TL;DR

On with TASK #2 from the Perl Weekly Challenge #085. Enjoy!

# The solution

This challenge is interesting because it can have some twists. For example, we can factorize $N and check the result, but we will have to be careful that$2^4 \cdot 5^2$can be written as$4^2 \cdot 5^2$, so… it’s not immediate. Well, it’s not difficult either. If we get the minimum exponent in the factorization, we can verify that: • it is greater than 1 - because of the constraint that b > 1; • every other exponent is a multiple of it (possibly equal to it). So let’s put this in code:  1 sub power_of_two_integers ($N) {
2    my $factors = factor($N);
3    my ($min, @others) = sort {$a <=> $b} values$factors->%*;
4    return 0 if $min == 1; 5 for my$exponent (@others) {
6       return 0 if $exponent %$min;
7    }
8    return 1;
9 }


The call in line 2 assumes that there is a factor function that returns the factorization of the input number. Looking at line 3, we can see that we expect this function to give back a reference to a hash, whose keys are the prime numbers in the factorization and the associated values are the exponents.

As said, we are interested into the exponents only, so we sort them in increasing numerical order and assign the lowest number to variable $min and collect the rest in @others (line 3). At this point, we first make sure that $min is greater than 1 (line 4), then check that all other exponents in @others are divisible by it (lines 5 and 6).

Now we just have to implement the factorization into prime factors. This is the complicated stuff to do, at lest for big numbers; we’ll just put a simple implementation to work:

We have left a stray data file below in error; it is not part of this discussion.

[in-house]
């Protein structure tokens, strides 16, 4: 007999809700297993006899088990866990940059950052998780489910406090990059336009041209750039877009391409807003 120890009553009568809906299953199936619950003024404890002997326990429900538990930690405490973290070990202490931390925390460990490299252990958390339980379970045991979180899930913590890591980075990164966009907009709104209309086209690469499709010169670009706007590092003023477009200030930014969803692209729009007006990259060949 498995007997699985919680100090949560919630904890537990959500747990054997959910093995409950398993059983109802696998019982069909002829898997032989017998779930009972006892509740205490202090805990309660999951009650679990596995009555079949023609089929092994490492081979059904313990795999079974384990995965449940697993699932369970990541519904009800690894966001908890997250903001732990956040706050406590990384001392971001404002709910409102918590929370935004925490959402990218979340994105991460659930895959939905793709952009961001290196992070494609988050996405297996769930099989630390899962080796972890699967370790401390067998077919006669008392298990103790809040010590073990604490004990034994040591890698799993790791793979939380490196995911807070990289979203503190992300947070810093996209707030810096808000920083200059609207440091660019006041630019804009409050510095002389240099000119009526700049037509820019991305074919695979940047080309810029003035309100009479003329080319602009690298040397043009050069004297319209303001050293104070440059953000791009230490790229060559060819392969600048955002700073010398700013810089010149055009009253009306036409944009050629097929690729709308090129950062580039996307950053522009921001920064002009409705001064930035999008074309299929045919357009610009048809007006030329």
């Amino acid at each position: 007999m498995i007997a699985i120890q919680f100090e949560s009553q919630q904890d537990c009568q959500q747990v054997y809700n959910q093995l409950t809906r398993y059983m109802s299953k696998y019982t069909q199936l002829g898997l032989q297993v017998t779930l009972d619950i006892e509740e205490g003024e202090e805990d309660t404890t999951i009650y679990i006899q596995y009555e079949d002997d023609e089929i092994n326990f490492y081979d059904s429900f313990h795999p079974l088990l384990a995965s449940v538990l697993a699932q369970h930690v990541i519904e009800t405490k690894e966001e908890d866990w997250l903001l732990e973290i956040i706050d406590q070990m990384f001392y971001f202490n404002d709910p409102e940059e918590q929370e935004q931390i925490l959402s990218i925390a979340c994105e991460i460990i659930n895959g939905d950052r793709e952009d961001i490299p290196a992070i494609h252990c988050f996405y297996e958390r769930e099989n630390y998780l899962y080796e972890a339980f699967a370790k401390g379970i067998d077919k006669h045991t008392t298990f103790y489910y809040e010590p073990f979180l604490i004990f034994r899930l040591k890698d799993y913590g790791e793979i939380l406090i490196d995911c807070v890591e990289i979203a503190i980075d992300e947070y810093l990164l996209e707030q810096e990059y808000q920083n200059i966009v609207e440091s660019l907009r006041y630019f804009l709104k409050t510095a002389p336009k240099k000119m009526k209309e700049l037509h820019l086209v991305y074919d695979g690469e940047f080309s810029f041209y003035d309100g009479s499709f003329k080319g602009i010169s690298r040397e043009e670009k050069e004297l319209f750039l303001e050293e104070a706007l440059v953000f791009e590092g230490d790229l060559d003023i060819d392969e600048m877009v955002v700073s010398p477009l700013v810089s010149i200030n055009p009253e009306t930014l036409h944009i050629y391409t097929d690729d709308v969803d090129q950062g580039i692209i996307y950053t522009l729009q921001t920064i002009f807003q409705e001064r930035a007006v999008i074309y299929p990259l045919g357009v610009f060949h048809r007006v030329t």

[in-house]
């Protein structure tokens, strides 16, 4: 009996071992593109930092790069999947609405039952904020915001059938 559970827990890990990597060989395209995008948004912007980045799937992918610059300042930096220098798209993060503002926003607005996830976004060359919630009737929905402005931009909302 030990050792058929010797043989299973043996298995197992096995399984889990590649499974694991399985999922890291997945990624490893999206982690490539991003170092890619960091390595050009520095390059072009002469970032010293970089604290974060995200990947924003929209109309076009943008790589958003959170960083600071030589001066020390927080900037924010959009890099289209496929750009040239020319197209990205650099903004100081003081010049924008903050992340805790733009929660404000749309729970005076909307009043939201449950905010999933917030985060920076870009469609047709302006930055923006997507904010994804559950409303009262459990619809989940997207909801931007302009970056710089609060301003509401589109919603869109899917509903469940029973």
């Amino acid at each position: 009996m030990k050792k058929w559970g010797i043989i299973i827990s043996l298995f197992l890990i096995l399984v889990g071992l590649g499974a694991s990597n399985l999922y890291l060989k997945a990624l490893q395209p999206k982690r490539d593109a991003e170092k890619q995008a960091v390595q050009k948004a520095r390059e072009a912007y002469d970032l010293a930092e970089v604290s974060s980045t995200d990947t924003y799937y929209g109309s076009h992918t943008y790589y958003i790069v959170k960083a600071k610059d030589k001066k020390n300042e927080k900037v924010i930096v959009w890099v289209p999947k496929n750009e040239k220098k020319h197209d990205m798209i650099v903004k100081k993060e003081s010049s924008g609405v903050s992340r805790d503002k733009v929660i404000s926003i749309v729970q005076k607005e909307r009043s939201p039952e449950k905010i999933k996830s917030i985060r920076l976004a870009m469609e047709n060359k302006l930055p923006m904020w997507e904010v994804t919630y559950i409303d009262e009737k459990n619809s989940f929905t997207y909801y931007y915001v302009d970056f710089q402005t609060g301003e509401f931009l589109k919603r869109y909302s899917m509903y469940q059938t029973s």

1 sub factor ($N) { 2 my %retval; 3 my @ps = (2, 3); 4 my$k = 1;
5    while ($N > 1) { 6 if (! @ps) { 7 push @ps, 6 *$k - 1, 6 * $k + 1; 8$k++;
9       }
10       my $p = shift @ps; 11 while ($N % $p == 0) { 12$retval{$p}++; 13$N /= $p; 14 } 15 } 16 return \%retval; 17 }  We leverage the fact that, after$2$and$3$, every prime number is of the form$6 \cdot k \pm 1$. So we keep a small array of prime numbers @ps that we pre-load with$2$and$3$(the outliers); afterwards, as this reservoir of candidate primes empties (line 6), we put the next two ones (line 7) and prepare for the next pair (line 8). The astute reader might object that what we extract from @ps in line 10 is not always a prime. No worries: if it’s not a prime, then its factors have already been analyzed and the test in line 11 will fail immediately. So there’s no need to check it’s a prime! The loop in lines 11 through 14 takes care to extract as many $p factors out of $N as possible, counting them as it goes. The count is the same as the exponent for $p in the factorization.

Separating the factorization process and the check process has its advantages (clean code, more readable and maintainable) but it also has its downsides. As an example, we already know that any factor appearing with exponent $1$ would invalidate our test, so in that case it might not be needed to have a full factorization.

As usual, if you’re interested in the whole program…

#!/usr/bin/env perl
use 5.024;
use warnings;
use experimental qw< postderef signatures >;
no warnings qw< experimental::postderef experimental::signatures >;

sub factor ($N) { my %retval; my @ps = (2, 3); my$k = 1;
while ($N > 1) { if (! @ps) { push @ps, 6 *$k - 1, 6 * $k + 1;$k++;
}
my $p = shift @ps; while ($N % $p == 0) {$retval{$p}++;$N /= $p; } } return \%retval; } sub power_of_two_integers ($N) {
my $factors = factor($N);
my ($min, @others) = sort {$a <=> $b} values$factors->%*;
return 0 if $min == 1; for my$exponent (@others) {
return 0 if $exponent %$min;
}
return 1;
}

my $N = shift // 8; say power_of_two_integers($N);


See you soon!

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